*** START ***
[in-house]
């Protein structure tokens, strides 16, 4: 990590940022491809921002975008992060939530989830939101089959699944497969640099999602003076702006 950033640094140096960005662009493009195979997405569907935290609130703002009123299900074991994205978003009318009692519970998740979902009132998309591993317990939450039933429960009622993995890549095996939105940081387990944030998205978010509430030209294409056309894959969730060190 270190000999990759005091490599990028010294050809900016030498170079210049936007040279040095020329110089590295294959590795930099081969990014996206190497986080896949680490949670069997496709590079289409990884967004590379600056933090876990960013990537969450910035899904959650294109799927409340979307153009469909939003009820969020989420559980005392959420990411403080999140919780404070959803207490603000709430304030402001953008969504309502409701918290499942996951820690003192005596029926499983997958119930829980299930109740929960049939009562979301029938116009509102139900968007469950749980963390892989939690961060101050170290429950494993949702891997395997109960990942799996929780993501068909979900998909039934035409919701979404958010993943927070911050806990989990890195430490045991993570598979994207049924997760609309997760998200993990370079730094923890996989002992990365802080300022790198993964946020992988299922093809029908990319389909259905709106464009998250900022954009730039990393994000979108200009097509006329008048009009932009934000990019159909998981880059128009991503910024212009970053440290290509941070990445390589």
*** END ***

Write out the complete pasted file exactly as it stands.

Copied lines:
[in-house]
């Protein structure tokens, strides 16, 4: 990590940022491809921002975008992060939530989830939101089959699944497969640099999602003076702006 950033640094140096960005662009493009195979997405569907935290609130703002009123299900074991994205978003009318009692519970998740979902009132998309591993317990939450039933429960009622993995890549095996939105940081387990944030998205978010509430030209294409056309894959969730060190 270190000999990759005091490599990028010294050809900016030498170079210049936007040279040095020329110089590295294959590795930099081969990014996206190497986080896949680490949670069997496709590079289409990884967004590379600056933090876990960013990537969450910035899904959650294109799927409340979307153009469909939003009820969020989420559980005392959420990411403080999140919780404070959803207490603000709430304030402001953008969504309502409701918290499942996951820690003192005596029926499983997958119930829980299930109740929960049939009562979301029938116009509102139900968007469950749980963390892989939690961060101050170290429950494993949702891997395997109960990942799996929780993501068909979900998909039934035409919701979404958010993943927070911050806990989990890195430490045991993570598979994207049924997760609309997760998200993990370079730094923890996989002992990365802080300022790198993964946020992988299922093809029908990319389909259905709106464009998250900022954009730039990393994000979108200009097509006329008048009009932009934000990019159909998981880059128009991503910024212009970053440290290509941070990445390589």